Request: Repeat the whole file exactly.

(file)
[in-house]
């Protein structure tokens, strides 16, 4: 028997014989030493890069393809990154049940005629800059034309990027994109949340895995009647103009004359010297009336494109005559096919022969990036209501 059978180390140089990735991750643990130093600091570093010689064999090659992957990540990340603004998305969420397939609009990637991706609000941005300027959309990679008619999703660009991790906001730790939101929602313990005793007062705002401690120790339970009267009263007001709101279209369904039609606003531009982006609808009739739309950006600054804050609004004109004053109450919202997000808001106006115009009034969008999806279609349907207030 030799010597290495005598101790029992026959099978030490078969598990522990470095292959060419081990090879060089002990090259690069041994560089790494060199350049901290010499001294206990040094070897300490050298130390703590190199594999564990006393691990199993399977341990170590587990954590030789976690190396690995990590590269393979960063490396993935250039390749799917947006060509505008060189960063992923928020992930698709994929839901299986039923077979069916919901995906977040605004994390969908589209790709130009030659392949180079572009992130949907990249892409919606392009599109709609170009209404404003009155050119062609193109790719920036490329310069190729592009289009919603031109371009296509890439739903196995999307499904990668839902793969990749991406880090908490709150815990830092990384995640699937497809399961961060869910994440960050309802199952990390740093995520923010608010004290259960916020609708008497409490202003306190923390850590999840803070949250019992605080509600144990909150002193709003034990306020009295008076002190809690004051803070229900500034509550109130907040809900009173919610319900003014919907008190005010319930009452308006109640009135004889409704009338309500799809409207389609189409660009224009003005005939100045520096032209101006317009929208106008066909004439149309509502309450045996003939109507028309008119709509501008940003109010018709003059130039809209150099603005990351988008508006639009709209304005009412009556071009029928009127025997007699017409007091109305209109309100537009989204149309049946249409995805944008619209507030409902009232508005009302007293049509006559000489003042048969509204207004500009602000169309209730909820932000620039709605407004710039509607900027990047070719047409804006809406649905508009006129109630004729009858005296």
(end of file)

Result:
[in-house]
């Protein structure tokens, strides 16, 4: 028997014989030493890069393809990154049940005629800059034309990027994109949340895995009647103009004359010297009336494109005559096919022969990036209501 059978180390140089990735991750643990130093600091570093010689064999090659992957990540990340603004998305969420397939609009990637991706609000941005300027959309990679008619999703660009991790906001730790939101929602313990005793007062705002401690120790339970009267009263007001709101279209369904039609606003531009982006609808009739739309950006600054804050609004004109004053109450919202997000808001106006115009009034969008999806279609349907207030 030799010597290495005598101790029992026959099978030490078969598990522990470095292959060419081990090879060089002990090259690069041994560089790494060199350049901290010499001294206990040094070897300490050298130390703590190199594999564990006393691990199993399977341990170590587990954590030789976690190396690995990590590269393979960063490396993935250039390749799917947006060509505008060189960063992923928020992930698709994929839901299986039923077979069916919901995906977040605004994390969908589209790709130009030659392949180079572009992130949907990249892409919606392009599109709609170009209404404003009155050119062609193109790719920036490329310069190729592009289009919603031109371009296509890439739903196995999307499904990668839902793969990749991406880090908490709150815990830092990384995640699937497809399961961060869910994440960050309802199952990390740093995520923010608010004290259960916020609708008497409490202003306190923390850590999840803070949250019992605080509600144990909150002193709003034990306020009295008076002190809690004051803070229900500034509550109130907040809900009173919610319900003014919907008190005010319930009452308006109640009135004889409704009338309500799809409207389609189409660009224009003005005939100045520096032209101006317009929208106008066909004439149309509502309450045996003939109507028309008119709509501008940003109010018709003059130039809209150099603005990351988008508006639009709209304005009412009556071009029928009127025997007699017409007091109305209109309100537009989204149309049946249409995805944008619209507030409902009232508005009302007293049509006559000489003042048969509204207004500009602000169309209730909820932000620039709605407004710039509607900027990047070719047409804006809406649905508009006129109630004729009858005296």